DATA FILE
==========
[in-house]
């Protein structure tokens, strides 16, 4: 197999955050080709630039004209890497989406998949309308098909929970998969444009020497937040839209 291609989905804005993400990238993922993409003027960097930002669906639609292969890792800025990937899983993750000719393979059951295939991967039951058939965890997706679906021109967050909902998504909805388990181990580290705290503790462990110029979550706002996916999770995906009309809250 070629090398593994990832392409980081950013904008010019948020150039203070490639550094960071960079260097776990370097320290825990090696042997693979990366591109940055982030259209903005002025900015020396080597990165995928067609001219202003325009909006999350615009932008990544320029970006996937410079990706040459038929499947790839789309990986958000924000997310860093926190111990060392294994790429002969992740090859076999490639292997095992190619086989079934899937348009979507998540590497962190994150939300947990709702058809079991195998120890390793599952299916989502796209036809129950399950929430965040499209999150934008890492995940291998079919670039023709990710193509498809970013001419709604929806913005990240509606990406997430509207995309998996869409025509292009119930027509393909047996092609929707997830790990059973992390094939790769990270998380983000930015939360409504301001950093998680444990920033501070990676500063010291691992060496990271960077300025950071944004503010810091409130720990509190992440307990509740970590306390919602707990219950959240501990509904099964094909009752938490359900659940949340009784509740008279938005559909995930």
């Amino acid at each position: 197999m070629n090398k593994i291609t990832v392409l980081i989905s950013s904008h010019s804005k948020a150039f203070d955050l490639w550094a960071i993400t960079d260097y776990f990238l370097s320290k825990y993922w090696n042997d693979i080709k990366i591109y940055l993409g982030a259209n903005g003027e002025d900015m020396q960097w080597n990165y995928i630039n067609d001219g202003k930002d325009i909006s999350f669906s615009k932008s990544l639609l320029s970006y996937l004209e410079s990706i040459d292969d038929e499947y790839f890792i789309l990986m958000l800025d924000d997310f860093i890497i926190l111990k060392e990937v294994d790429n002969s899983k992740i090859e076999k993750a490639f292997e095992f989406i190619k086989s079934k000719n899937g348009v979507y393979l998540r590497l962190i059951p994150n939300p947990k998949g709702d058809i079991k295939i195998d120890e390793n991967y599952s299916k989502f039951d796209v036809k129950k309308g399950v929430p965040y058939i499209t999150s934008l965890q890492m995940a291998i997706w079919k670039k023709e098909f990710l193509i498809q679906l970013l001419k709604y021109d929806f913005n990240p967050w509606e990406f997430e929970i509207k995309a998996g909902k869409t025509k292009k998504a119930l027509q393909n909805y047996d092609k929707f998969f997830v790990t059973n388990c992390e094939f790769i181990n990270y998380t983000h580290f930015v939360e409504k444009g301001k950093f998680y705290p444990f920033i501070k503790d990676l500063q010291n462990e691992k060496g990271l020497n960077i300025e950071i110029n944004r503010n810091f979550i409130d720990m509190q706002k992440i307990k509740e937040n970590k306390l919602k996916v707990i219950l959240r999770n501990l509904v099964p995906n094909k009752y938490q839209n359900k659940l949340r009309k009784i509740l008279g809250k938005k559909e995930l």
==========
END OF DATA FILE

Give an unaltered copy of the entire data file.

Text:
[in-house]
């Protein structure tokens, strides 16, 4: 197999955050080709630039004209890497989406998949309308098909929970998969444009020497937040839209 291609989905804005993400990238993922993409003027960097930002669906639609292969890792800025990937899983993750000719393979059951295939991967039951058939965890997706679906021109967050909902998504909805388990181990580290705290503790462990110029979550706002996916999770995906009309809250 070629090398593994990832392409980081950013904008010019948020150039203070490639550094960071960079260097776990370097320290825990090696042997693979990366591109940055982030259209903005002025900015020396080597990165995928067609001219202003325009909006999350615009932008990544320029970006996937410079990706040459038929499947790839789309990986958000924000997310860093926190111990060392294994790429002969992740090859076999490639292997095992190619086989079934899937348009979507998540590497962190994150939300947990709702058809079991195998120890390793599952299916989502796209036809129950399950929430965040499209999150934008890492995940291998079919670039023709990710193509498809970013001419709604929806913005990240509606990406997430509207995309998996869409025509292009119930027509393909047996092609929707997830790990059973992390094939790769990270998380983000930015939360409504301001950093998680444990920033501070990676500063010291691992060496990271960077300025950071944004503010810091409130720990509190992440307990509740970590306390919602707990219950959240501990509904099964094909009752938490359900659940949340009784509740008279938005559909995930």
């Amino acid at each position: 197999m070629n090398k593994i291609t990832v392409l980081i989905s950013s904008h010019s804005k948020a150039f203070d955050l490639w550094a960071i993400t960079d260097y776990f990238l370097s320290k825990y993922w090696n042997d693979i080709k990366i591109y940055l993409g982030a259209n903005g003027e002025d900015m020396q960097w080597n990165y995928i630039n067609d001219g202003k930002d325009i909006s999350f669906s615009k932008s990544l639609l320029s970006y996937l004209e410079s990706i040459d292969d038929e499947y790839f890792i789309l990986m958000l800025d924000d997310f860093i890497i926190l111990k060392e990937v294994d790429n002969s899983k992740i090859e076999k993750a490639f292997e095992f989406i190619k086989s079934k000719n899937g348009v979507y393979l998540r590497l962190i059951p994150n939300p947990k998949g709702d058809i079991k295939i195998d120890e390793n991967y599952s299916k989502f039951d796209v036809k129950k309308g399950v929430p965040y058939i499209t999150s934008l965890q890492m995940a291998i997706w079919k670039k023709e098909f990710l193509i498809q679906l970013l001419k709604y021109d929806f913005n990240p967050w509606e990406f997430e929970i509207k995309a998996g909902k869409t025509k292009k998504a119930l027509q393909n909805y047996d092609k929707f998969f997830v790990t059973n388990c992390e094939f790769i181990n990270y998380t983000h580290f930015v939360e409504k444009g301001k950093f998680y705290p444990f920033i501070k503790d990676l500063q010291n462990e691992k060496g990271l020497n960077i300025e950071i110029n944004r503010n810091f979550i409130d720990m509190q706002k992440i307990k509740e937040n970590k306390l919602k996916v707990i219950l959240r999770n501990l509904v099964p995906n094909k009752y938490q839209n359900k659940l949340r009309k009784i509740l008279g809250k938005k559909e995930l």